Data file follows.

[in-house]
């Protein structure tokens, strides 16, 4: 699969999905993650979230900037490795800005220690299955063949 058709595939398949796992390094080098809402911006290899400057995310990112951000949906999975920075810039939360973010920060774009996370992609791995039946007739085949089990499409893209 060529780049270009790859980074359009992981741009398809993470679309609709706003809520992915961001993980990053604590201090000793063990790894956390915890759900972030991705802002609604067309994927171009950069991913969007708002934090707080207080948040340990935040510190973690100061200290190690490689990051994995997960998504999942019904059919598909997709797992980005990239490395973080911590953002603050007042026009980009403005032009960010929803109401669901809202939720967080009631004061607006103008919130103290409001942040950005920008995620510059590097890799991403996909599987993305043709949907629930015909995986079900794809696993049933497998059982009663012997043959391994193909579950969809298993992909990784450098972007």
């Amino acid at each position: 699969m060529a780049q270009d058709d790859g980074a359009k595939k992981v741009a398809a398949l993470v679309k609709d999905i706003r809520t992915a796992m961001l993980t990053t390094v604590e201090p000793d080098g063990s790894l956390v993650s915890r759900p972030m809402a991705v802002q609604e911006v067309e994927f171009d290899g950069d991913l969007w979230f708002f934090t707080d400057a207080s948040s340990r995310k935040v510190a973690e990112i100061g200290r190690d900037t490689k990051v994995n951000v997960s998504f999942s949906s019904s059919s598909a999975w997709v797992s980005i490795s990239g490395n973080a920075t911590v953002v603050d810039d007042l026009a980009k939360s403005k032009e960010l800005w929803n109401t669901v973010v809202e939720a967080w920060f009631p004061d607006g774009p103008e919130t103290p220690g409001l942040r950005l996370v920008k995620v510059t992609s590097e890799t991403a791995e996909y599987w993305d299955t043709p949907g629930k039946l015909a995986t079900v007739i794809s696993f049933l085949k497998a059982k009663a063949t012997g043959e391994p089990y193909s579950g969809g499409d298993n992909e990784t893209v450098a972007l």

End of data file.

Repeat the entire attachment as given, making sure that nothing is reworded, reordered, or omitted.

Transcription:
[in-house]
């Protein structure tokens, strides 16, 4: 699969999905993650979230900037490795800005220690299955063949 058709595939398949796992390094080098809402911006290899400057995310990112951000949906999975920075810039939360973010920060774009996370992609791995039946007739085949089990499409893209 060529780049270009790859980074359009992981741009398809993470679309609709706003809520992915961001993980990053604590201090000793063990790894956390915890759900972030991705802002609604067309994927171009950069991913969007708002934090707080207080948040340990935040510190973690100061200290190690490689990051994995997960998504999942019904059919598909997709797992980005990239490395973080911590953002603050007042026009980009403005032009960010929803109401669901809202939720967080009631004061607006103008919130103290409001942040950005920008995620510059590097890799991403996909599987993305043709949907629930015909995986079900794809696993049933497998059982009663012997043959391994193909579950969809298993992909990784450098972007």
């Amino acid at each position: 699969m060529a780049q270009d058709d790859g980074a359009k595939k992981v741009a398809a398949l993470v679309k609709d999905i706003r809520t992915a796992m961001l993980t990053t390094v604590e201090p000793d080098g063990s790894l956390v993650s915890r759900p972030m809402a991705v802002q609604e911006v067309e994927f171009d290899g950069d991913l969007w979230f708002f934090t707080d400057a207080s948040s340990r995310k935040v510190a973690e990112i100061g200290r190690d900037t490689k990051v994995n951000v997960s998504f999942s949906s019904s059919s598909a999975w997709v797992s980005i490795s990239g490395n973080a920075t911590v953002v603050d810039d007042l026009a980009k939360s403005k032009e960010l800005w929803n109401t669901v973010v809202e939720a967080w920060f009631p004061d607006g774009p103008e919130t103290p220690g409001l942040r950005l996370v920008k995620v510059t992609s590097e890799t991403a791995e996909y599987w993305d299955t043709p949907g629930k039946l015909a995986t079900v007739i794809s696993f049933l085949k497998a059982k009663a063949t012997g043959e391994p089990y193909s579950g969809g499409d298993n992909e990784t893209v450098a972007l």